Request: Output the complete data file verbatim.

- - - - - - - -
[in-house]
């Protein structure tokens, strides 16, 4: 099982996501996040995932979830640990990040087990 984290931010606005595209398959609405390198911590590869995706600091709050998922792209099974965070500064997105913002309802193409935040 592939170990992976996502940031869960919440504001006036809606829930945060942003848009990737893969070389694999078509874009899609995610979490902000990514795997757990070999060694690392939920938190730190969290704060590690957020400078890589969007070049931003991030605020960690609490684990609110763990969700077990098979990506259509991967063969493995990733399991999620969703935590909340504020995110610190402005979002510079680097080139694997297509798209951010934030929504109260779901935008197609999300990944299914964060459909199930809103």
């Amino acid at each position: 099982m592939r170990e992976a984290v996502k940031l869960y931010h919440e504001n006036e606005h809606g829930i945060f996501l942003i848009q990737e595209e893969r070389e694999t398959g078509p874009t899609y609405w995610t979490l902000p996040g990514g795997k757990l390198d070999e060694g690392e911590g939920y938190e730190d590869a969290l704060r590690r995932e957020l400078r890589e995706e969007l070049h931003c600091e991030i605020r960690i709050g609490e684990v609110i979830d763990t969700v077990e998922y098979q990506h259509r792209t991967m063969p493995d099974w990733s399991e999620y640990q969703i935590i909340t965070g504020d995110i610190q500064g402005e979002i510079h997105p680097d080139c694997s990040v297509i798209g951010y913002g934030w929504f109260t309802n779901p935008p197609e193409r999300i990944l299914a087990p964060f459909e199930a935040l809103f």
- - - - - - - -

[in-house]
């Protein structure tokens, strides 16, 4: 099982996501996040995932979830640990990040087990 984290931010606005595209398959609405390198911590590869995706600091709050998922792209099974965070500064997105913002309802193409935040 592939170990992976996502940031869960919440504001006036809606829930945060942003848009990737893969070389694999078509874009899609995610979490902000990514795997757990070999060694690392939920938190730190969290704060590690957020400078890589969007070049931003991030605020960690609490684990609110763990969700077990098979990506259509991967063969493995990733399991999620969703935590909340504020995110610190402005979002510079680097080139694997297509798209951010934030929504109260779901935008197609999300990944299914964060459909199930809103």
């Amino acid at each position: 099982m592939r170990e992976a984290v996502k940031l869960y931010h919440e504001n006036e606005h809606g829930i945060f996501l942003i848009q990737e595209e893969r070389e694999t398959g078509p874009t899609y609405w995610t979490l902000p996040g990514g795997k757990l390198d070999e060694g690392e911590g939920y938190e730190d590869a969290l704060r590690r995932e957020l400078r890589e995706e969007l070049h931003c600091e991030i605020r960690i709050g609490e684990v609110i979830d763990t969700v077990e998922y098979q990506h259509r792209t991967m063969p493995d099974w990733s399991e999620y640990q969703i935590i909340t965070g504020d995110i610190q500064g402005e979002i510079h997105p680097d080139c694997s990040v297509i798209g951010y913002g934030w929504f109260t309802n779901p935008p197609e193409r999300i990944l299914a087990p964060f459909e199930a935040l809103f």